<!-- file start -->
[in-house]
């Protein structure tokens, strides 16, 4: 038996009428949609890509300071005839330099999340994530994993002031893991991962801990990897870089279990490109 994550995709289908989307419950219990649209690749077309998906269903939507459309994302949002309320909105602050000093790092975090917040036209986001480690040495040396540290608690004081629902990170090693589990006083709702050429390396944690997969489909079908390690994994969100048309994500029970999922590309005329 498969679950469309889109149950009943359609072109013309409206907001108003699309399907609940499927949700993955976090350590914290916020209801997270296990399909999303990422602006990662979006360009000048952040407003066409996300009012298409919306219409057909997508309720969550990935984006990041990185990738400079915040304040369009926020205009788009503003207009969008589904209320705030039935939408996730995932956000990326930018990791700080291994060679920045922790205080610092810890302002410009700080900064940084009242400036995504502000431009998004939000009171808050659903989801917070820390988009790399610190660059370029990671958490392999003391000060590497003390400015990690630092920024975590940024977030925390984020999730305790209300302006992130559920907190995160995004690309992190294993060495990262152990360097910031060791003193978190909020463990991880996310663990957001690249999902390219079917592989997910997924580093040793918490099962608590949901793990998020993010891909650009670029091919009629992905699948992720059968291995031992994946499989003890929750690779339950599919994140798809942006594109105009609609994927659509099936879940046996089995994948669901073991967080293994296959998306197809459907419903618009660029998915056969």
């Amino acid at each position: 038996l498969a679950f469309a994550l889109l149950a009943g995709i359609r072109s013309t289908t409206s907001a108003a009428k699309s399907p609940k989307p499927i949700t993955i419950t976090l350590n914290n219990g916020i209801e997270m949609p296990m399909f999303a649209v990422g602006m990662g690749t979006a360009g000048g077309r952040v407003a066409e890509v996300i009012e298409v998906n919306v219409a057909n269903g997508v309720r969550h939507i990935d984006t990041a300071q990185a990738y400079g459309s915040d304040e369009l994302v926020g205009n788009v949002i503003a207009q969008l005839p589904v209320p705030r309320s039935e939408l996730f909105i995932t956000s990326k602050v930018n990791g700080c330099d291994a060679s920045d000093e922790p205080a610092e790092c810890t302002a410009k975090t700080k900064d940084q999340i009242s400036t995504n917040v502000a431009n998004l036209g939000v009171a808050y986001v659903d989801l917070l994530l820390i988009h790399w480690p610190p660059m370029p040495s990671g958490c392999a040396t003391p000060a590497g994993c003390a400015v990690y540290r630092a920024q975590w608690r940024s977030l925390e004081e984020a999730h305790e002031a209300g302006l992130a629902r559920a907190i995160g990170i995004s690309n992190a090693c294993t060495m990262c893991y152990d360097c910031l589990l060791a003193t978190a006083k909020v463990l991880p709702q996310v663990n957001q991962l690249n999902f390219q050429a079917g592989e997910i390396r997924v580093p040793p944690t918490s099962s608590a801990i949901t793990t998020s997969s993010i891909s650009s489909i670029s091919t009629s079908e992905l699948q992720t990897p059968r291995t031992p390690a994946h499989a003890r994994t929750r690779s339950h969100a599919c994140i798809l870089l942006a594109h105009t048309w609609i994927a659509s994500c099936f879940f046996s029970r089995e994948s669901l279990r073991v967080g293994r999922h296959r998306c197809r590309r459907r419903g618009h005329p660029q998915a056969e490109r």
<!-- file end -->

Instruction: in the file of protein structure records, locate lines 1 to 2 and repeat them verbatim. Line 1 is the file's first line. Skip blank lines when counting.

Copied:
[in-house]
């Protein structure tokens, strides 16, 4: 038996009428949609890509300071005839330099999340994530994993002031893991991962801990990897870089279990490109 994550995709289908989307419950219990649209690749077309998906269903939507459309994302949002309320909105602050000093790092975090917040036209986001480690040495040396540290608690004081629902990170090693589990006083709702050429390396944690997969489909079908390690994994969100048309994500029970999922590309005329 498969679950469309889109149950009943359609072109013309409206907001108003699309399907609940499927949700993955976090350590914290916020209801997270296990399909999303990422602006990662979006360009000048952040407003066409996300009012298409919306219409057909997508309720969550990935984006990041990185990738400079915040304040369009926020205009788009503003207009969008589904209320705030039935939408996730995932956000990326930018990791700080291994060679920045922790205080610092810890302002410009700080900064940084009242400036995504502000431009998004939000009171808050659903989801917070820390988009790399610190660059370029990671958490392999003391000060590497003390400015990690630092920024975590940024977030925390984020999730305790209300302006992130559920907190995160995004690309992190294993060495990262152990360097910031060791003193978190909020463990991880996310663990957001690249999902390219079917592989997910997924580093040793918490099962608590949901793990998020993010891909650009670029091919009629992905699948992720059968291995031992994946499989003890929750690779339950599919994140798809942006594109105009609609994927659509099936879940046996089995994948669901073991967080293994296959998306197809459907419903618009660029998915056969």